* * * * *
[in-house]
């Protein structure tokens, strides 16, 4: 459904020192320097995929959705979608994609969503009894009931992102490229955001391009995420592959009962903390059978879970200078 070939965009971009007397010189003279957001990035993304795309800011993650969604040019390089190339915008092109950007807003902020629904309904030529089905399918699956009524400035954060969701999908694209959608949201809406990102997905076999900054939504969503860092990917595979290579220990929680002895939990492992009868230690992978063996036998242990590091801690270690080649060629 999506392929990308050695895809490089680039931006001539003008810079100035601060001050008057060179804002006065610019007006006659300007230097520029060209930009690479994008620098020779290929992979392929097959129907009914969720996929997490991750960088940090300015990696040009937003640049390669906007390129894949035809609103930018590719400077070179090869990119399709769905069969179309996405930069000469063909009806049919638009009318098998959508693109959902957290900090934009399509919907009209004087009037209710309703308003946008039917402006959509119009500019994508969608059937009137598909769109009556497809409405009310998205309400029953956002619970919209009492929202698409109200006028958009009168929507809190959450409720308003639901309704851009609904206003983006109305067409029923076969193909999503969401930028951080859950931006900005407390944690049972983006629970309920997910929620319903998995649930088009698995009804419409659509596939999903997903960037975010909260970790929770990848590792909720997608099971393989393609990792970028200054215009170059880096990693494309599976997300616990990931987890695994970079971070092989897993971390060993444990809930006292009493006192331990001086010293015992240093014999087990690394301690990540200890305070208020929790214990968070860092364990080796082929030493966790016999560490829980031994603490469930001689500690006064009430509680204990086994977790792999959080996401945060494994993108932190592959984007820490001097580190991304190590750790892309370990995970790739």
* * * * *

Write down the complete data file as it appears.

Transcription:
[in-house]
């Protein structure tokens, strides 16, 4: 459904020192320097995929959705979608994609969503009894009931992102490229955001391009995420592959009962903390059978879970200078 070939965009971009007397010189003279957001990035993304795309800011993650969604040019390089190339915008092109950007807003902020629904309904030529089905399918699956009524400035954060969701999908694209959608949201809406990102997905076999900054939504969503860092990917595979290579220990929680002895939990492992009868230690992978063996036998242990590091801690270690080649060629 999506392929990308050695895809490089680039931006001539003008810079100035601060001050008057060179804002006065610019007006006659300007230097520029060209930009690479994008620098020779290929992979392929097959129907009914969720996929997490991750960088940090300015990696040009937003640049390669906007390129894949035809609103930018590719400077070179090869990119399709769905069969179309996405930069000469063909009806049919638009009318098998959508693109959902957290900090934009399509919907009209004087009037209710309703308003946008039917402006959509119009500019994508969608059937009137598909769109009556497809409405009310998205309400029953956002619970919209009492929202698409109200006028958009009168929507809190959450409720308003639901309704851009609904206003983006109305067409029923076969193909999503969401930028951080859950931006900005407390944690049972983006629970309920997910929620319903998995649930088009698995009804419409659509596939999903997903960037975010909260970790929770990848590792909720997608099971393989393609990792970028200054215009170059880096990693494309599976997300616990990931987890695994970079971070092989897993971390060993444990809930006292009493006192331990001086010293015992240093014999087990690394301690990540200890305070208020929790214990968070860092364990080796082929030493966790016999560490829980031994603490469930001689500690006064009430509680204990086994977790792999959080996401945060494994993108932190592959984007820490001097580190991304190590750790892309370990995970790739």